Intermediate: 40 seconds work, 20 seconds rest.
Advanced: 50 seconds work, 10 seconds rest.
One minute per exercise, that’s five exercises in five minutes. Do as many reps as you can in the ‘working time’, then rest. Take a few minutes to warm up your body first. This is important for injury prevention. Stick on your favourite tune and dance around the kitchen, or run around your garden a few times.
Do something to R.A.M.P up your body to prepare it for some exercise. The reason for a warm up is to Raise your heart rate, Activate the muscles you are going to use, Mobilise your joint and tendons, and mimic some of the movements are about to do (Potentiation) — so bear that in mind.
Lunges are one of the most effective lower body workout exercises, working your quads, glutes, hamstrings and calf muscles; while your abs and lower back are called upon for stability.
⬤ Stand with feet hip-width apart, holding dumbbells at your side, palms facing your body (you can also do without weights).
⬤ Take a large step forward with one leg.
⬤ Keep the majority of your weight on your front foot as you lower your hips, keeping the front foot flat and back heel lifted.
⬤ Descend until your rear knee almost touches the floor and the front knee is stacked above the ankle, creating a 90° angle in both knees.
⬤ Drive through the heel of your front foot and push yourself back up into your starting position. Then repeat on the opposite leg.
Tip: Make sure your lead knee doesn’t go past your toes to avoid overly stressing the joint.
These are great for sculpting and strengthening your shoulders.
⬤ Check your posture — roll your shoulders back, engage your core, and look straight ahead.
⬤ Raise your arms simultaneously just a couple inches out to each side and pause.
⬤ Lift the dumbbells, or water bottles, up and out to each side, keeping your arms almost completely straight, stopping when your elbows reach shoulder-height and your body is forming a “T” shape. Inhale as you lift.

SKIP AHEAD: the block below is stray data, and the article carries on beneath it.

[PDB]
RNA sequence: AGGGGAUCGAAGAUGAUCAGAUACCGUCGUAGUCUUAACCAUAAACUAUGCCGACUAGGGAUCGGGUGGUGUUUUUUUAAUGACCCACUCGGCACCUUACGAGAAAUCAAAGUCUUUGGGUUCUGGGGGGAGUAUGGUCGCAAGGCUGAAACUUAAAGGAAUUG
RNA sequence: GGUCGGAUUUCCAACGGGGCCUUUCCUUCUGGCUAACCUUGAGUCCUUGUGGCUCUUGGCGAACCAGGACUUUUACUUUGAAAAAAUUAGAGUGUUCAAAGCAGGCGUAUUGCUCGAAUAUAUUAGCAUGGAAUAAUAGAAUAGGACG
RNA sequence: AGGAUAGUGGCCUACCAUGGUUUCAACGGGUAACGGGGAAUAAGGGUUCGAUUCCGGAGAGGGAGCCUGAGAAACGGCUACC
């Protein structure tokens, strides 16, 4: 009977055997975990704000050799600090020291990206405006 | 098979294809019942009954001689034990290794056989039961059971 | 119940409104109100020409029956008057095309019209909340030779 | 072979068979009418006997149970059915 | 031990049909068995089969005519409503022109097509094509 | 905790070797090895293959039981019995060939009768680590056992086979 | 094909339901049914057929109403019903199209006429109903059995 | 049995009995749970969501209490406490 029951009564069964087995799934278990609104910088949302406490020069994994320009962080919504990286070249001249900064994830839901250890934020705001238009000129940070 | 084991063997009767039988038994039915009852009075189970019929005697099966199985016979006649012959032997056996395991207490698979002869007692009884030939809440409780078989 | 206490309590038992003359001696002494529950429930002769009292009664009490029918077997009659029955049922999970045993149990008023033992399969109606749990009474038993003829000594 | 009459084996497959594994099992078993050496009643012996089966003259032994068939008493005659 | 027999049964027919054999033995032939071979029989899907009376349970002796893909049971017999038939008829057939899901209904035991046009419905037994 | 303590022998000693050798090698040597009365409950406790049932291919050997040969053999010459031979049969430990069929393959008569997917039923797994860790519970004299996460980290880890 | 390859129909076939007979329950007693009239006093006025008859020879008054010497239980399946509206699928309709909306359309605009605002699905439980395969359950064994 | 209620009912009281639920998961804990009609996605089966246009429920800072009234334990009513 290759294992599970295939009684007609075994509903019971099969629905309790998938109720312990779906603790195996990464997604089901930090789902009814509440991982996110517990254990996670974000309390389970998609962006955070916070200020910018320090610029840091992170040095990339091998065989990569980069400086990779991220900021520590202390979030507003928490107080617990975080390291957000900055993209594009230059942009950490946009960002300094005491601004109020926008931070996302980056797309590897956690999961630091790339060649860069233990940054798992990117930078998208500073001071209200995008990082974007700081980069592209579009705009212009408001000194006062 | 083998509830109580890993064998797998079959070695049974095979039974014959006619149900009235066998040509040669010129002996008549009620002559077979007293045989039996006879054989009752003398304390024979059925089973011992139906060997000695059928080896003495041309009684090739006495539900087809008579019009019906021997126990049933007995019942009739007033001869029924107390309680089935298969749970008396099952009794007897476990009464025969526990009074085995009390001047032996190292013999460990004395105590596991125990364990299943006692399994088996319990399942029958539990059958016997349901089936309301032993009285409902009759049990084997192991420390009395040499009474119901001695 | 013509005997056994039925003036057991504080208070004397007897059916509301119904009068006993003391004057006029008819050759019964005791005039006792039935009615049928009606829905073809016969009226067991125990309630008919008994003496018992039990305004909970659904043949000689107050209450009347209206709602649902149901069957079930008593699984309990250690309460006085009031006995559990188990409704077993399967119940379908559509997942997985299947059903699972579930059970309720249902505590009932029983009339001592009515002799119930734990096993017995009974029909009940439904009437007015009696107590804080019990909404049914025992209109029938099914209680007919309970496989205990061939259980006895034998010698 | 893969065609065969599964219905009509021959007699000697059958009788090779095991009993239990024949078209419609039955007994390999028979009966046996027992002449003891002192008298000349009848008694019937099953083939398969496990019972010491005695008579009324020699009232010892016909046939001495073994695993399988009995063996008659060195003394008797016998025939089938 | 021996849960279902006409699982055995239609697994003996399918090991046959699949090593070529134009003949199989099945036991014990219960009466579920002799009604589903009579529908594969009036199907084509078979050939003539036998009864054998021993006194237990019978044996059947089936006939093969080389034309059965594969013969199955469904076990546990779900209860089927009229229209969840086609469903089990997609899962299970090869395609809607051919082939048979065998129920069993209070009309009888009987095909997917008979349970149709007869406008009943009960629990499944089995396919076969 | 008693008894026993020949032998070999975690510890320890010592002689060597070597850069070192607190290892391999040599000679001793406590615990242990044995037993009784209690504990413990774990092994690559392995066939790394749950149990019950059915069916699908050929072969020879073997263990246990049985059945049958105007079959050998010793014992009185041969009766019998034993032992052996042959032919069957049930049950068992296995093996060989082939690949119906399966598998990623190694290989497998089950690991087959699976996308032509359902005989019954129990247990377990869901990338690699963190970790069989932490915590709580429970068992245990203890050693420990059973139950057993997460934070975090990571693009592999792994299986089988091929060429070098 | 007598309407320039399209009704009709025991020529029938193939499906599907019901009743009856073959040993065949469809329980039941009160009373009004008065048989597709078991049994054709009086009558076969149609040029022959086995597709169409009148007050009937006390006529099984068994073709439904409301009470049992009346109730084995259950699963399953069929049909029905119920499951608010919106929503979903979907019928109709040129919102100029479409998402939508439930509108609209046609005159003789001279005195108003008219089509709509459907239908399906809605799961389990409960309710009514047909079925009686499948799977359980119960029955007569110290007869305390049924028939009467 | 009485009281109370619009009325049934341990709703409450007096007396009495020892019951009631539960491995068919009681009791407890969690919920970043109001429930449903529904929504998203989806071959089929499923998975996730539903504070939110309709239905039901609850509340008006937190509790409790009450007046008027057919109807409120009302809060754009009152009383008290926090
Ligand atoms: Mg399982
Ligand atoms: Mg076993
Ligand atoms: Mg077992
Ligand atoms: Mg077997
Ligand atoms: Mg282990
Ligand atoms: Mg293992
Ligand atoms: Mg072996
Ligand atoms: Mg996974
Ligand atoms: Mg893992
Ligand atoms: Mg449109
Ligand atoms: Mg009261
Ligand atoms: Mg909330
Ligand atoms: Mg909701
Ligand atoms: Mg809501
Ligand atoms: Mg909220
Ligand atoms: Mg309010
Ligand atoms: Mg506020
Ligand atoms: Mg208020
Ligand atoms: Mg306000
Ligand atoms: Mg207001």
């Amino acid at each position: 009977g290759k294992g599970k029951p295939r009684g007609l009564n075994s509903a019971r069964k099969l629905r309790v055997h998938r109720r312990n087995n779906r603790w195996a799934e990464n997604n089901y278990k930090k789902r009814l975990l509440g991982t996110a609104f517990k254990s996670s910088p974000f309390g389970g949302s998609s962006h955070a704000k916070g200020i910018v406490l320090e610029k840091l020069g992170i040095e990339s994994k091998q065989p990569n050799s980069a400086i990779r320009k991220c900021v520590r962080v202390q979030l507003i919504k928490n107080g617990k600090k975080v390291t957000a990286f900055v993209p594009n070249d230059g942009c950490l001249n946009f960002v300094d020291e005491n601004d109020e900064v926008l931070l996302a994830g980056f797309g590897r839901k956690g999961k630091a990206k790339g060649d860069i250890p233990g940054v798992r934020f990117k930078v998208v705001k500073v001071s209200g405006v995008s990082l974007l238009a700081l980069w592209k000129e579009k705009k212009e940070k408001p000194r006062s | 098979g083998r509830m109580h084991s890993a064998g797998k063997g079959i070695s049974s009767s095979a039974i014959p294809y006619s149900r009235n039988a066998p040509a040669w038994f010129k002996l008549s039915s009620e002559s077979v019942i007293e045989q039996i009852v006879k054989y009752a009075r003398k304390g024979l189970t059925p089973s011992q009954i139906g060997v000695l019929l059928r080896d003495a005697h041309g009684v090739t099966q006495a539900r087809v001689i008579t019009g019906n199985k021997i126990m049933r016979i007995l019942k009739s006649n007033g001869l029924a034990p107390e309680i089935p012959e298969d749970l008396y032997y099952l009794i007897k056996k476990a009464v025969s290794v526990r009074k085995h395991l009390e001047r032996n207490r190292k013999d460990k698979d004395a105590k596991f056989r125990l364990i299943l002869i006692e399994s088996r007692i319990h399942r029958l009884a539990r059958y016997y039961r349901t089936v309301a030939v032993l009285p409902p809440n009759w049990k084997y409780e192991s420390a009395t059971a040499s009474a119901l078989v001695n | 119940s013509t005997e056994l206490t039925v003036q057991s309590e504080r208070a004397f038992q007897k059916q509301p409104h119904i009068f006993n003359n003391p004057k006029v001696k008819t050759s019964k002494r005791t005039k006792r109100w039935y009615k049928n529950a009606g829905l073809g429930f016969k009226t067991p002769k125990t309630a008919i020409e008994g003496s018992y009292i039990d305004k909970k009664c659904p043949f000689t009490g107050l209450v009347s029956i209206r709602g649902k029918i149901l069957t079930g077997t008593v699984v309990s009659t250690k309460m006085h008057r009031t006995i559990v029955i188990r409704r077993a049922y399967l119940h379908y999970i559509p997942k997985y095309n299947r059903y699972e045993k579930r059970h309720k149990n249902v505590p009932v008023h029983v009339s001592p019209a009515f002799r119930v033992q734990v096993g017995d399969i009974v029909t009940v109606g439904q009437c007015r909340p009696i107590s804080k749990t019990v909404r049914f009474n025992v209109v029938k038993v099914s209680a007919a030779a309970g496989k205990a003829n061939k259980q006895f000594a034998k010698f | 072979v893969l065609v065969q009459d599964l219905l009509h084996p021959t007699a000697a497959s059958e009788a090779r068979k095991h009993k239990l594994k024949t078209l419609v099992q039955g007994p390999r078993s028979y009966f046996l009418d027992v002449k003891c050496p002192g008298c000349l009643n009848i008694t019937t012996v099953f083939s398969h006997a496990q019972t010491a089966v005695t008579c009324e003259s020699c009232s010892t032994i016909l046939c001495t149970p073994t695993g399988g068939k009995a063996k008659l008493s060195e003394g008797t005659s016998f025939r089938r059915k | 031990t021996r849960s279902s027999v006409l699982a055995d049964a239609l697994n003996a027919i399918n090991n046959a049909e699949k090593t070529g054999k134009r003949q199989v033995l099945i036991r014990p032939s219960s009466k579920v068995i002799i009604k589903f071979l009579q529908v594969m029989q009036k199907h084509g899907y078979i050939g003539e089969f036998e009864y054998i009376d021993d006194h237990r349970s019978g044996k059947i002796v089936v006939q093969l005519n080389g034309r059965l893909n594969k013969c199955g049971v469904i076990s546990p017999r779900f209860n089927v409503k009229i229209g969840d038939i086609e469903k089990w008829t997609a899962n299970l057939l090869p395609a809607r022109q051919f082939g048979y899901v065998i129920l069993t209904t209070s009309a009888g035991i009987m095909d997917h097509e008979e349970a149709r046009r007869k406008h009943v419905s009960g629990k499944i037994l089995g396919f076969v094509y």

⬤ Pause and hold for a second at the top of the movement.
⬤ Lower the weights slowly (take about twice as long to lower the weights as you took to lift them), bringing your arms back to your sides. Exhale as you lower the dumbbells.
Tip: This exercise fatigues your shoulders faster than you think. If the weights are too heavy you will compromise your technique and end up swinging the dumbbells upwards in a jerking motion, so go lighter.
Following on from last weeks hip hinge movement we can now progress to RDLs (Romanian deadlifts). It is the same movement, using dumbbells/water bottles. This is an important exercise, particularly for women as we can tend to have stronger quads muscles than hamstring muscles. RDLs work your posterior chain, which includes your lower back, glutes, and hamstrings.
⬤ Stand with feet hip-width apart and knees soft, holding dumbbells in front of hips with palms facing thighs.
⬤ Keeping your spine in neutral position and squeezing the shoulder blades, start sending the hips back.
⬤ Lower dumbbells in front of shins, keeping them close to the body. Once they pass the knees, do not allow the hips to sink further.
⬤ At the bottom of the movement, maintain a neutral spine and drive through the heels to fully extend hips and knees, squeezing glutes at the top.
Tip: Avoid rounding your back.
Mountain climbers are great to elevate your heart rate, challenge your balance and agility, and get your muscles burning. They can be considered a lower-body exercise, but mountain climbers actually engage the upper arms and core, too.
⬤ Start from a high plank position with your hands directly under your shoulders.
⬤ Drive one knee forward toward your chest while engaging your abs. Alternatively, to make it harder, you can drive your knee in a diagonal direction towards your opposite shoulder.
⬤ Return to your plank position, then drive the knee of your opposite foot upwards (or diagonal). Repeat the movement, alternating legs at pace.
Tip: Make sure your back is straight and flat, not curved or arched and your hips are not raised.
Often when it comes to core work, you might just think about your anterior core (i.e. your six pack) but it’s important to work on your lower back too (part of your erector spinae). This is a vital part of your core as it links to your abdominal and oblique muscles, which stabilises and helps you move your entire upper body.
⬤ Lie face down on your mat with arms and legs outstretched. Your neck should be in a neutral position.
⬤ Exhale as you slowly lift arms, legs, upper back and head off the floor 5/6 inches, or until you feel your lower back muscles contracting. Engage your glutes, your core, and the muscles between your shoulder blades simultaneously.
⬤ Hold this position for a few seconds and exhale as you lower back down.
Struggling with motivation? Consider this. Think about what you consume, not just when it comes to food.
⬤ Think about what you watch
⬤ What you read l what you listen to
⬤ Other people’s energy.
Pay attention to what goes into your body and mind. It can affect you more than you realise.